Cloning “Concerns the Nature and Existence of Human Life Itself”


Statement by H.E. Archbishop Celestino Migliore, Apostolic Nuncio, Permanent Observer of the Holy See to the United Nations
Before the 6th Committee, on item 150: “International convention against the reproductive cloning of human beings”
New York, Oct. 21, 2004

Mr. Chairman,

Human cloning has now been on the agenda of the United Nations since the end of 2001.

From the beginning, it has appeared clear that, in spite of the agenda item’s name, “International Convention against the reproductive cloning of human beings”, the purpose of this exercise has actually been to find a juridical framework that would allow and accelerate the advancement of medical science in the procurement and use of stem cells, and to identify and ban practices that would be disrespectful to human dignity.

From a purely scientific point of view, the therapeutic progress already achieved with so-called adult stem cells, namely stem cells from bone marrow, cord blood, and other mature tissues appears very promising. Embryonic cloning, for its part, is as yet far from delivering the progress that its advocates suggest. There has yet to be a definite clinical success using cloned embryonic stem cells even in animal experiments. The work that would make it safe to experiment in this manner on human beings will likely take a very long time, and these obstacles may never be overcome.

Moreover, the distinction that is sometimes drawn between reproductive and therapeutic cloning seems specious. Both involve the same technical cloning process and differ only in goal. Both forms of cloning involve disrespect for the dignity of the human being. In fact, from an ethical and anthropological standpoint, so-called therapeutic cloning, creating human embryos with the intention of destroying them, even if undertaken with the goal of possibly helping sick patients in the future, seems very clearly incompatible with respect for the dignity of the human being, making one human life nothing more than the instrument of another. Further, given the fact that cloned embryos would be indistinguishable from embryos created by in vitro fertilization and could readily be implanted into wombs and brought to birth, we believe it would be practically impossible to enforce an instrument that allowed one type of cloning while banning the other.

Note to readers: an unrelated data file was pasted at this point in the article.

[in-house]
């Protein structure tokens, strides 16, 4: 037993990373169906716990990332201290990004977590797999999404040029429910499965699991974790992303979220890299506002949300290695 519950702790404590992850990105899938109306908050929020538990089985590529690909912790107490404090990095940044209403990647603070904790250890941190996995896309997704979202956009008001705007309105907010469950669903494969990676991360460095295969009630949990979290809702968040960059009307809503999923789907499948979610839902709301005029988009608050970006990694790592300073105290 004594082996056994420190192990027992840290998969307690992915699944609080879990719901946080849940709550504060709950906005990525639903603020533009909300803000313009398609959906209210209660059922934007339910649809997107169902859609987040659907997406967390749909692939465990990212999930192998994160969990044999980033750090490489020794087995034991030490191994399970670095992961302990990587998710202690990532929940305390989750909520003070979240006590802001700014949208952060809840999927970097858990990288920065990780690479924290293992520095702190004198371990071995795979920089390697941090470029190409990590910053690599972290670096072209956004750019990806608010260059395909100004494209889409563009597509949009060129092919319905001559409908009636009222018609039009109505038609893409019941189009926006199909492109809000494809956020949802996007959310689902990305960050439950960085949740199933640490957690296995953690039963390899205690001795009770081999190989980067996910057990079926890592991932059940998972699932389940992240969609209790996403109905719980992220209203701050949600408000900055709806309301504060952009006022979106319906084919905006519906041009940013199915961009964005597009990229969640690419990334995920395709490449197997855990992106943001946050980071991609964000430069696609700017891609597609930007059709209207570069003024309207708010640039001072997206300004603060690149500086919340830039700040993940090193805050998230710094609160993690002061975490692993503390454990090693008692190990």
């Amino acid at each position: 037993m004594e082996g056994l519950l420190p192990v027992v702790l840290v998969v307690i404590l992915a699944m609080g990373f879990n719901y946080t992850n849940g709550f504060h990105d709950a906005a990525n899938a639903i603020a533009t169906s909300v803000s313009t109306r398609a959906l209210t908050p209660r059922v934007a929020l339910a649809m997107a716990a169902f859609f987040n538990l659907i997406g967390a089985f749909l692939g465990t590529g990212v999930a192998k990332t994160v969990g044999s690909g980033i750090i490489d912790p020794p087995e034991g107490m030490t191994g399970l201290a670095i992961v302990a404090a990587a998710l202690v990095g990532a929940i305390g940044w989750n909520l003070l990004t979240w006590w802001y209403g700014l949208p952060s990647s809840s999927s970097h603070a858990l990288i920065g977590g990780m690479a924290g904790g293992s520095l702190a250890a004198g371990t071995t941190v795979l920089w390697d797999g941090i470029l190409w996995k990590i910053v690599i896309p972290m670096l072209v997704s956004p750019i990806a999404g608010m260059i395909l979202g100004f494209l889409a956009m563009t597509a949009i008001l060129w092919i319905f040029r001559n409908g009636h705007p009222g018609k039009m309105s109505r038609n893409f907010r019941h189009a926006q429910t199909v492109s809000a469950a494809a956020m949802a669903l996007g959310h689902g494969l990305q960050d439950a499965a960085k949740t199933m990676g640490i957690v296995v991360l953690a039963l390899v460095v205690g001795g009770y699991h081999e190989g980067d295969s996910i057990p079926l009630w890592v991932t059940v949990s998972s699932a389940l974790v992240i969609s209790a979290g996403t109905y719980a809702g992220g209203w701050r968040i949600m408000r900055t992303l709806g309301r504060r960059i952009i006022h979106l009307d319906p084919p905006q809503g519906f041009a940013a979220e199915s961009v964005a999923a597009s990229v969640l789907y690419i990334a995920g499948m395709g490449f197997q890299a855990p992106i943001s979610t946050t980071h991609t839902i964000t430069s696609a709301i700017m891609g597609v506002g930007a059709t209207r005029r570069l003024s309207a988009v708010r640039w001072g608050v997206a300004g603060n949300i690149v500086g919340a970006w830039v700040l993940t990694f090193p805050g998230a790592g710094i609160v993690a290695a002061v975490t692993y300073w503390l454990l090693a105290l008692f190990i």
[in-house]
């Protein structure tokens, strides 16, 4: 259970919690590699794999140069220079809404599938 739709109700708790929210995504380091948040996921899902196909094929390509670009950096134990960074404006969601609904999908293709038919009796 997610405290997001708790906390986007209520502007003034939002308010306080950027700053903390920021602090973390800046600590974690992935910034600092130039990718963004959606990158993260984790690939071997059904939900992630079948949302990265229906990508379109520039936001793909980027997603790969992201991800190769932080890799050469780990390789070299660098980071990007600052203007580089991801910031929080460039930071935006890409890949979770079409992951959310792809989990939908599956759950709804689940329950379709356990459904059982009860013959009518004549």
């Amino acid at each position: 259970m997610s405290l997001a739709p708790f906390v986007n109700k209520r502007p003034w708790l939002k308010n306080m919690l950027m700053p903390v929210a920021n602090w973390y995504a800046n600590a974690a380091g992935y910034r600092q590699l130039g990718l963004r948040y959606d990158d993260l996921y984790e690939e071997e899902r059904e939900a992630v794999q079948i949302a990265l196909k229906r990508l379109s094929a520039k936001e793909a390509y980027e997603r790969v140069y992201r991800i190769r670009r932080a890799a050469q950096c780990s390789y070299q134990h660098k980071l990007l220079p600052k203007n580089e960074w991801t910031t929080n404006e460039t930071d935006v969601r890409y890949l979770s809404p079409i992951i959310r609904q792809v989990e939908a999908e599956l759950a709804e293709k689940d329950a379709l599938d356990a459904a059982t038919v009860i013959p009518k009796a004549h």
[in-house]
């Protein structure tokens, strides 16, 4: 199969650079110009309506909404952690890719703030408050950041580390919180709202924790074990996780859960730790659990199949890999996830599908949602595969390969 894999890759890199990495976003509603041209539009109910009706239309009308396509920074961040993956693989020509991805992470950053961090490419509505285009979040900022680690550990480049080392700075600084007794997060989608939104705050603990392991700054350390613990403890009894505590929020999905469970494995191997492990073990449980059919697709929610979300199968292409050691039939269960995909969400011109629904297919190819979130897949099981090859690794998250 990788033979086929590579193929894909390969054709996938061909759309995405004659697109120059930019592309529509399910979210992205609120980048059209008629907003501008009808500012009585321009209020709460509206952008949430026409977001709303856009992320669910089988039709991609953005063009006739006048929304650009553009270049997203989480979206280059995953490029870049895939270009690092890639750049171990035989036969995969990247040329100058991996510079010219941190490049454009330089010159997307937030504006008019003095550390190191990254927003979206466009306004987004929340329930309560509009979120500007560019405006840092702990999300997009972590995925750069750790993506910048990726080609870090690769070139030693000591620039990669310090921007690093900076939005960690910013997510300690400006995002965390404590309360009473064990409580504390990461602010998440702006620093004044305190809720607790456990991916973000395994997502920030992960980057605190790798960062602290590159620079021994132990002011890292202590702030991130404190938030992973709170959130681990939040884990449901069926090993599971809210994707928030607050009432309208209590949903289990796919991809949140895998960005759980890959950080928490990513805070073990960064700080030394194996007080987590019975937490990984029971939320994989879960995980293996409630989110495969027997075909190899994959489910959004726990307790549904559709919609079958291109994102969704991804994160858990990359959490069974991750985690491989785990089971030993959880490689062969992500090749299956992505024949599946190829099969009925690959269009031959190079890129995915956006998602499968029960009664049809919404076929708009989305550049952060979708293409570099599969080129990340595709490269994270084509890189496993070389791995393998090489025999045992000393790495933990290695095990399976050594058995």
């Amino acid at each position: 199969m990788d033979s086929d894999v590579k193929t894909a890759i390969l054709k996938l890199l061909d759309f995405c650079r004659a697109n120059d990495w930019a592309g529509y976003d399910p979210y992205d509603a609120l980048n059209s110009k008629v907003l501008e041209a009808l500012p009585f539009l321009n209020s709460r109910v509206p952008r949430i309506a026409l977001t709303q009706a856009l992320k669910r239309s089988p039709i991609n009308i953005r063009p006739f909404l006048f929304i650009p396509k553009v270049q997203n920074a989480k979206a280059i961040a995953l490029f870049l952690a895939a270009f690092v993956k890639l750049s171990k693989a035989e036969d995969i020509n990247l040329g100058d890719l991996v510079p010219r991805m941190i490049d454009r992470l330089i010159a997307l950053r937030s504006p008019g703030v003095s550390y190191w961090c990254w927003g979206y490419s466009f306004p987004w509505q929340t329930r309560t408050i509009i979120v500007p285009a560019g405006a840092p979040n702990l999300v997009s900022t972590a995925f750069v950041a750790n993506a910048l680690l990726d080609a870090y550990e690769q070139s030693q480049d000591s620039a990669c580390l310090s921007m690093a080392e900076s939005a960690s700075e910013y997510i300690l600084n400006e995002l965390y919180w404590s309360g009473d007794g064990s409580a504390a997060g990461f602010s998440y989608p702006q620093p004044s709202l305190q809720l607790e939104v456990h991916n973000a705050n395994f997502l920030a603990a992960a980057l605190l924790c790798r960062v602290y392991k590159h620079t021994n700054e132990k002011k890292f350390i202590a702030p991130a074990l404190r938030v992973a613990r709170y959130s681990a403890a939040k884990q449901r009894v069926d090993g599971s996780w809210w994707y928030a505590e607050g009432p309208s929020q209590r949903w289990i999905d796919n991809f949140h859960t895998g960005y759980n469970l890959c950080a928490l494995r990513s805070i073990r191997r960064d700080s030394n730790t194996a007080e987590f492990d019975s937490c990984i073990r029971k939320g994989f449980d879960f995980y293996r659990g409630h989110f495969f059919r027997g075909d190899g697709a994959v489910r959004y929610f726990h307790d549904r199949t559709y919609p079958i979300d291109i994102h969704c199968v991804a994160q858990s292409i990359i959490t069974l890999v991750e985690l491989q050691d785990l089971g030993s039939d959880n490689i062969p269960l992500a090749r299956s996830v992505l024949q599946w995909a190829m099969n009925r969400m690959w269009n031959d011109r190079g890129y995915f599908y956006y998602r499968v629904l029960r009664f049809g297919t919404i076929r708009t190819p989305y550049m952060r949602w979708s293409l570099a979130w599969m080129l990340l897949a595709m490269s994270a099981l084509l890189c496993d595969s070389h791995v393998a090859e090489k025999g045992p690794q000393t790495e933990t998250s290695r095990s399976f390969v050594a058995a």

If adult stem cell research has already demonstrated conditions for success and raises no ethical questions, it is only reasonable that it should be pursued before science embarks on cloning embryos as a source for stem cells, something which remains problematic both scientifically and ethically.

Does this mean we are opposed to scientific progress? Rather, we would say that the choice is not between science and ethics, but between science that is ethically responsible and science that is not. Thousands of lives have been saved by adult stem cells, most often in the treatment of leukemia and other cancers. Solid scientific evidence has now established that adult stem cell transplants are safe, and preliminary results suggest they will be able to help people with Parkinson’s disease, spinal cord injury, heart damage and dozens of other conditions. The danger is that this progress toward cures will be halted or slowed down by the diversion of attention and resources towards the cloning of human beings as a potential source of stem cells.

Mr. Chairman, my delegation would like to conclude its remarks by making two final points.

First of all, this Committee and the General Assembly appear to be the proper fora for our deliberations, since the questions surrounding human embryonic cloning know no boundaries of geography, culture or season. But even more importantly, the subject of this particular scientific pursuit concerns the nature and existence of human life itself. Therefore a body that is supra-national has the proper scope to encompass the full breadth of this issue. This matter - of vital interest to the human race today and in the future - properly belongs here in this universal body.

Secondly, we are convinced that the subject of human embryonic cloning can be best addressed by a juridical instrument, since the rule of law is essential to the promotion and protection of human life. It is by the rule of law, based on right reason, that societies can properly regulate whatever appears to challenge our fundamental notions of human life and dignity. It is in this regard, Mr. Chairman, that my Delegation based the information Paper, to which reference was made, on the logic of right reason and not on religious beliefs.

In conclusion, the Holy See remains convinced of the wisdom of an international juridical instrument that comprehensively bans human embryonic cloning.


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